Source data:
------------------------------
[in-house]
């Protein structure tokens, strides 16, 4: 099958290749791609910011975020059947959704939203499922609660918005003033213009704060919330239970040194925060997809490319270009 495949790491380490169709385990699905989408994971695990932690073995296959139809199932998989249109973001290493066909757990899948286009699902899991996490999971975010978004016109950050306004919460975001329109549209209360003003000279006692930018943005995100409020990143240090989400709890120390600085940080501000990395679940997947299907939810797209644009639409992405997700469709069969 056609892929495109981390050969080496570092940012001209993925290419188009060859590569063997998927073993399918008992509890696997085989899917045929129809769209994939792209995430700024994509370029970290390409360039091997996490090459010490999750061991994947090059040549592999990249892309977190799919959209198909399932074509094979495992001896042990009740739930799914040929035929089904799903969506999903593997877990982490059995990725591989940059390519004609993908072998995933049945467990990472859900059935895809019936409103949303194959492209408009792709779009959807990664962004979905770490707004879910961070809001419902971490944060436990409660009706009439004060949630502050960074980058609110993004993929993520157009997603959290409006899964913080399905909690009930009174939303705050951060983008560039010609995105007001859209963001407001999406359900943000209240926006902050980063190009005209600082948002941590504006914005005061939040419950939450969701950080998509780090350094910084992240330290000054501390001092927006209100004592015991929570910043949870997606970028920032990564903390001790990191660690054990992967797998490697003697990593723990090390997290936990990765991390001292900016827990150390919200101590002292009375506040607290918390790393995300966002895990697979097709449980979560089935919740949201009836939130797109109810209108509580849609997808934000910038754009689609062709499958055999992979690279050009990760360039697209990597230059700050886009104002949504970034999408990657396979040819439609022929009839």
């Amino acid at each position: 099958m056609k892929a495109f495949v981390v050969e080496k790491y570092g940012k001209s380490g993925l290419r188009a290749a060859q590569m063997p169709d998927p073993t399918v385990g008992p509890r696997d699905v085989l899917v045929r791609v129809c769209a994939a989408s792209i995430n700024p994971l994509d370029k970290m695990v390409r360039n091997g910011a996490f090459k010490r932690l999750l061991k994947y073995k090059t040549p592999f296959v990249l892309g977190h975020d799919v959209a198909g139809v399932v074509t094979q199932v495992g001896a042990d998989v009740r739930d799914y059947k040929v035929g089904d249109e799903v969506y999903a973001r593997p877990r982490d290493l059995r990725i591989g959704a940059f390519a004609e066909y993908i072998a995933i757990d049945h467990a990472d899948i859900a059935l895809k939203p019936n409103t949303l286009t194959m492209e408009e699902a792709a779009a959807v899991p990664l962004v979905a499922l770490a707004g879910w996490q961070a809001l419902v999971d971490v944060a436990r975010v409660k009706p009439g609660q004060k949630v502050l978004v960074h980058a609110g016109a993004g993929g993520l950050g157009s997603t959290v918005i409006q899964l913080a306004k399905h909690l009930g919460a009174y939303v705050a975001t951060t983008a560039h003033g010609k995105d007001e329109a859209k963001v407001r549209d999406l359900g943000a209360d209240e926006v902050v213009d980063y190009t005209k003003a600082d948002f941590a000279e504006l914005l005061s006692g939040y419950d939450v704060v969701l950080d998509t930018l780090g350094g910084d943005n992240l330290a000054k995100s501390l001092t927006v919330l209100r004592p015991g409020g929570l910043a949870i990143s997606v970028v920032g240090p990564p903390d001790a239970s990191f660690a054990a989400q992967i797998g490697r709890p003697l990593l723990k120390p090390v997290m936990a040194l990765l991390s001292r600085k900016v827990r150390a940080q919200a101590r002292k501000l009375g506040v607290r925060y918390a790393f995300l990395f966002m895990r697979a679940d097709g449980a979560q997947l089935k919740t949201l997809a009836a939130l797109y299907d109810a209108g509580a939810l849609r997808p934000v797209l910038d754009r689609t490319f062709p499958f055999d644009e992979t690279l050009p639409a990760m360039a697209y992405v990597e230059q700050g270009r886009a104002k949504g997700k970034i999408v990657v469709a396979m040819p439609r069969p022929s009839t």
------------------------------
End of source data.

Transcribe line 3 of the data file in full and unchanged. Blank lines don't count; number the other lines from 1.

């Amino acid at each position: 099958m056609k892929a495109f495949v981390v050969e080496k790491y570092g940012k001209s380490g993925l290419r188009a290749a060859q590569m063997p169709d998927p073993t399918v385990g008992p509890r696997d699905v085989l899917v045929r791609v129809c769209a994939a989408s792209i995430n700024p994971l994509d370029k970290m695990v390409r360039n091997g910011a996490f090459k010490r932690l999750l061991k994947y073995k090059t040549p592999f296959v990249l892309g977190h975020d799919v959209a198909g139809v399932v074509t094979q199932v495992g001896a042990d998989v009740r739930d799914y059947k040929v035929g089904d249109e799903v969506y999903a973001r593997p877990r982490d290493l059995r990725i591989g959704a940059f390519a004609e066909y993908i072998a995933i757990d049945h467990a990472d899948i859900a059935l895809k939203p019936n409103t949303l286009t194959m492209e408009e699902a792709a779009a959807v899991p990664l962004v979905a499922l770490a707004g879910w996490q961070a809001l419902v999971d971490v944060a436990r975010v409660k009706p009439g609660q004060k949630v502050l978004v960074h980058a609110g016109a993004g993929g993520l950050g157009s997603t959290v918005i409006q899964l913080a306004k399905h909690l009930g919460a009174y939303v705050a975001t951060t983008a560039h003033g010609k995105d007001e329109a859209k963001v407001r549209d999406l359900g943000a209360d209240e926006v902050v213009d980063y190009t005209k003003a600082d948002f941590a000279e504006l914005l005061s006692g939040y419950d939450v704060v969701l950080d998509t930018l780090g350094g910084d943005n992240l330290a000054k995100s501390l001092t927006v919330l209100r004592p015991g409020g929570l910043a949870i990143s997606v970028v920032g240090p990564p903390d001790a239970s990191f660690a054990a989400q992967i797998g490697r709890p003697l990593l723990k120390p090390v997290m936990a040194l990765l991390s001292r600085k900016v827990r150390a940080q919200a101590r002292k501000l009375g506040v607290r925060y918390a790393f995300l990395f966002m895990r697979a679940d097709g449980a979560q997947l089935k919740t949201l997809a009836a939130l797109y299907d109810a209108g509580a939810l849609r997808p934000v797209l910038d754009r689609t490319f062709p499958f055999d644009e992979t690279l050009p639409a990760m360039a697209y992405v990597e230059q700050g270009r886009a104002k949504g997700k970034i999408v990657v469709a396979m040819p439609r069969p022929s009839t």